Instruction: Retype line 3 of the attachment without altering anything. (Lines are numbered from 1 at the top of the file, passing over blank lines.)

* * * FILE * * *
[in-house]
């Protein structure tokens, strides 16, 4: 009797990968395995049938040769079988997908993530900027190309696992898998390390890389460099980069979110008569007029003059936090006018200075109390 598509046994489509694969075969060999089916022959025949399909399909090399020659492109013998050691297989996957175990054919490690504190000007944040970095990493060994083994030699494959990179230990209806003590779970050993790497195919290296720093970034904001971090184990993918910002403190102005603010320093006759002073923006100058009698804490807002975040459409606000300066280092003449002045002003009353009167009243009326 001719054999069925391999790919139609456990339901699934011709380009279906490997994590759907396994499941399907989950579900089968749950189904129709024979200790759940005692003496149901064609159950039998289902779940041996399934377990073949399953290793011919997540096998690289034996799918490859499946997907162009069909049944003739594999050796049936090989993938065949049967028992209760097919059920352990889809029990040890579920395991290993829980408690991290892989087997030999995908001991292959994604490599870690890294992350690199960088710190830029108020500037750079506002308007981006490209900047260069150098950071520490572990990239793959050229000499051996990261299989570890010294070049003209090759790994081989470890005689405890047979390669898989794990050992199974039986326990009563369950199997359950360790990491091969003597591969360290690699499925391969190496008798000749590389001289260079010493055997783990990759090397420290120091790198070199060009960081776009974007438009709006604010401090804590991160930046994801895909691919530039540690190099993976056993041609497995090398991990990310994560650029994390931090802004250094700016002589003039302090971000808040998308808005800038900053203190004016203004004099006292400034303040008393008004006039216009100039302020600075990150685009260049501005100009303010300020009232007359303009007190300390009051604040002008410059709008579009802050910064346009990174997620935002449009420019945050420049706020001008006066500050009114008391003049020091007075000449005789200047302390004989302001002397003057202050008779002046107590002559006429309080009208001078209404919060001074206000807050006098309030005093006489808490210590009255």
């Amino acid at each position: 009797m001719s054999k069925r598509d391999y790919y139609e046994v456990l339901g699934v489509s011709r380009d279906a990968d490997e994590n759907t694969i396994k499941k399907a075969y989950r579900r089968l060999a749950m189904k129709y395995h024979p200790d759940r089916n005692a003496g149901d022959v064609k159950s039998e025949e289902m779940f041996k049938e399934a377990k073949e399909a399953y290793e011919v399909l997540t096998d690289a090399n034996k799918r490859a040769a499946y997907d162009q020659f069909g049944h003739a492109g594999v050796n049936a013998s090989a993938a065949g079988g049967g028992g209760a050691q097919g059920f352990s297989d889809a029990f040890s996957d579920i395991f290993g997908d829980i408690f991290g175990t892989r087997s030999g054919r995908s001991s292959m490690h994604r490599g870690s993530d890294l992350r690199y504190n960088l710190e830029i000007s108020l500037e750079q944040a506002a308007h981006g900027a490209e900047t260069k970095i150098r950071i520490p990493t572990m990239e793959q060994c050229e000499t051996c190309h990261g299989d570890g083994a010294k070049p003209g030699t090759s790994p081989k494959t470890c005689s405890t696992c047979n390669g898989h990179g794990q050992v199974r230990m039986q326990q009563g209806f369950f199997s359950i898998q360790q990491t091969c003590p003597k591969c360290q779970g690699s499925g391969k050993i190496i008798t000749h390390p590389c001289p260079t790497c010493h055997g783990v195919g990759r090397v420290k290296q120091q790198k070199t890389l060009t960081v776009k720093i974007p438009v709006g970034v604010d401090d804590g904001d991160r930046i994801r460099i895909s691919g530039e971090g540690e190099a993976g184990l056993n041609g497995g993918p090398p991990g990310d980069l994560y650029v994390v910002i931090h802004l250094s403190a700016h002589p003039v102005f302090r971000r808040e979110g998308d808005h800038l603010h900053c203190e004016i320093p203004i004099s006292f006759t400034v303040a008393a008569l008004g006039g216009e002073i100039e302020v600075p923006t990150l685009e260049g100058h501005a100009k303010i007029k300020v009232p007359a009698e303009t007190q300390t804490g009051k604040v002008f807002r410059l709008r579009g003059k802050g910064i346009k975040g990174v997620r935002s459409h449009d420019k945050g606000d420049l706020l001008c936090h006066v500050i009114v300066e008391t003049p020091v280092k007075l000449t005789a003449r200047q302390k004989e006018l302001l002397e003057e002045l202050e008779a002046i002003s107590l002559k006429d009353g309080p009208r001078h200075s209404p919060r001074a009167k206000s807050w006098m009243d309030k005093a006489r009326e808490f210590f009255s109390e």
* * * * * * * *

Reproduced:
């Amino acid at each position: 009797m001719s054999k069925r598509d391999y790919y139609e046994v456990l339901g699934v489509s011709r380009d279906a990968d490997e994590n759907t694969i396994k499941k399907a075969y989950r579900r089968l060999a749950m189904k129709y395995h024979p200790d759940r089916n005692a003496g149901d022959v064609k159950s039998e025949e289902m779940f041996k049938e399934a377990k073949e399909a399953y290793e011919v399909l997540t096998d690289a090399n034996k799918r490859a040769a499946y997907d162009q020659f069909g049944h003739a492109g594999v050796n049936a013998s090989a993938a065949g079988g049967g028992g209760a050691q097919g059920f352990s297989d889809a029990f040890s996957d579920i395991f290993g997908d829980i408690f991290g175990t892989r087997s030999g054919r995908s001991s292959m490690h994604r490599g870690s993530d890294l992350r690199y504190n960088l710190e830029i000007s108020l500037e750079q944040a506002a308007h981006g900027a490209e900047t260069k970095i150098r950071i520490p990493t572990m990239e793959q060994c050229e000499t051996c190309h990261g299989d570890g083994a010294k070049p003209g030699t090759s790994p081989k494959t470890c005689s405890t696992c047979n390669g898989h990179g794990q050992v199974r230990m039986q326990q009563g209806f369950f199997s359950i898998q360790q990491t091969c003590p003597k591969c360290q779970g690699s499925g391969k050993i190496i008798t000749h390390p590389c001289p260079t790497c010493h055997g783990v195919g990759r090397v420290k290296q120091q790198k070199t890389l060009t960081v776009k720093i974007p438009v709006g970034v604010d401090d804590g904001d991160r930046i994801r460099i895909s691919g530039e971090g540690e190099a993976g184990l056993n041609g497995g993918p090398p991990g990310d980069l994560y650029v994390v910002i931090h802004l250094s403190a700016h002589p003039v102005f302090r971000r808040e979110g998308d808005h800038l603010h900053c203190e004016i320093p203004i004099s006292f006759t400034v303040a008393a008569l008004g006039g216009e002073i100039e302020v600075p923006t990150l685009e260049g100058h501005a100009k303010i007029k300020v009232p007359a009698e303009t007190q300390t804490g009051k604040v002008f807002r410059l709008r579009g003059k802050g910064i346009k975040g990174v997620r935002s459409h449009d420019k945050g606000d420049l706020l001008c936090h006066v500050i009114v300066e008391t003049p020091v280092k007075l000449t005789a003449r200047q302390k004989e006018l302001l002397e003057e002045l202050e008779a002046i002003s107590l002559k006429d009353g309080p009208r001078h200075s209404p919060r001074a009167k206000s807050w006098m009243d309030k005093a006489r009326e808490f210590f009255s109390e």